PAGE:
Will.i.am donates $100k to low-decile NZ schools

Will.i.am was surprised in Auckland with a framed disc commemorating his album #willpower reaching platinum status here. Photo / Richard Robinson
Will.i.am was surprised in Auckland with a framed disc commemorating his album #willpower reaching platinum status here. Photo / Richard Robinson

Hip-hop star will.i.am has donated $100,000 to help low-decile Auckland schools provide information technology to students.

The US singer, songwriter and producer who rose to fame as a member of the Black Eyed Peas, was brought to New Zealand for a private show last night.

The star made a surprise appearance at Point England Primary School in east Auckland this afternoon where he presented a $100,000 cheque to digital literacy charity the Manaiakalani Education Trust.

Its executive officer, Jenny Oxley, said will.i.am's philanthropic work in the US corresponded closely with what the trust was trying to achieve here, in providing children in low socioeconomic areas with the means to participate in the digital age.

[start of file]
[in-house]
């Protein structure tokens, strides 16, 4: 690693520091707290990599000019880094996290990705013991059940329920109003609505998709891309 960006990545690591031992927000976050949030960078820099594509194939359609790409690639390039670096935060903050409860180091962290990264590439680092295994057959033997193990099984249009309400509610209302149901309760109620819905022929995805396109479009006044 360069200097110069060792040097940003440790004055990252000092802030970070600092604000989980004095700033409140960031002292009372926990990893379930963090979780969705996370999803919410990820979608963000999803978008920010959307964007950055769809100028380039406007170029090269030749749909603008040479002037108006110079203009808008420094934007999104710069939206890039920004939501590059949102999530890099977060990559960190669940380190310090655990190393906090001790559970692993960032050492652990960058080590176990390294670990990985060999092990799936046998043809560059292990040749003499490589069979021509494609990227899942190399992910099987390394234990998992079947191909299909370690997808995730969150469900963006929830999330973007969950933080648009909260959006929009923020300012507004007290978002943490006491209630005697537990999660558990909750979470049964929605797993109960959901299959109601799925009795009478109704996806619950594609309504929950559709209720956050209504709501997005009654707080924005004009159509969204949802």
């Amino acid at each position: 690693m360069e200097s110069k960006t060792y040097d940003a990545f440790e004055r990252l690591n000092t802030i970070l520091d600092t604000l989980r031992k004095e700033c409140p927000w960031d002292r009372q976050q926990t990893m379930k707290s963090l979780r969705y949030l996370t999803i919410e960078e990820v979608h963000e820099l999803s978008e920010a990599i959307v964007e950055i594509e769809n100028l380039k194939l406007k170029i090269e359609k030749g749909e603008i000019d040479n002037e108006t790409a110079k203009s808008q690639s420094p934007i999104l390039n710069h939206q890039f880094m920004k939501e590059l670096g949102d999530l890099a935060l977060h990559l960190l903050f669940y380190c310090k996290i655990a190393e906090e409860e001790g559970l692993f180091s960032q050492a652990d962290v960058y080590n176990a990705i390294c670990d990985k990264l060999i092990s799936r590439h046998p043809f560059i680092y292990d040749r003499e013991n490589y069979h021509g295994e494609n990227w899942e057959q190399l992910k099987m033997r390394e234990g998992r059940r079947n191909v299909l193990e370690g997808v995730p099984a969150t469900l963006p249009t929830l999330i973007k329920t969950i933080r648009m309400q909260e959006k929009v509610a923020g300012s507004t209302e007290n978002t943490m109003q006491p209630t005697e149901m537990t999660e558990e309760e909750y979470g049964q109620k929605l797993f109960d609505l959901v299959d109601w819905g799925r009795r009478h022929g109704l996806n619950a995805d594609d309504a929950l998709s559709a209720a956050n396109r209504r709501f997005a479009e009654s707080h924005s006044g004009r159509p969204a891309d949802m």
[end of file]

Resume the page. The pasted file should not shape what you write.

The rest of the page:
"He has his own charity in the States that encourages digital literacy, particularly in low socioeconomic communities, and as part of his visit here he came across information about Manaiakalani and made this wonderful gesture to us.''

The children were extremely excited to see the star in person.

"It was all pretty top secret until today and so the kids didn't know who was coming, they just knew it was an important celebrity, but they were over the moon,'' Ms Oxley said.

The money would go towards the trust's programmes of providing netbooks to students and their families, building its own wireless network for students, and supporting e-learning for teachers and parents.

The singer, whose real name is William Adams, talked to students about his modest beginnings in a Los Angeles ghetto, how he never knew his father and was driven by a desire to provide for his mother.

"He's clearly a very humble guy, very bright guy and it was great seeing him in person,'' Ms Oxley said.

The 38-year-old was brought to New Zealand to attend Hallensteins' Ultimate After Party at Studio on K Rd where he performed songs from his new album at the private show last night.

He said he was looking forward to exploring New Zealand.

"After tonight's party I'm looking forward to chalking up some new memories, so when I get back I can have something good to tell the folks back in America.''

He hoped to secure some tour dates later in the year in Auckland, Wellington and Christchurch, "and put on a proper show in this country''.


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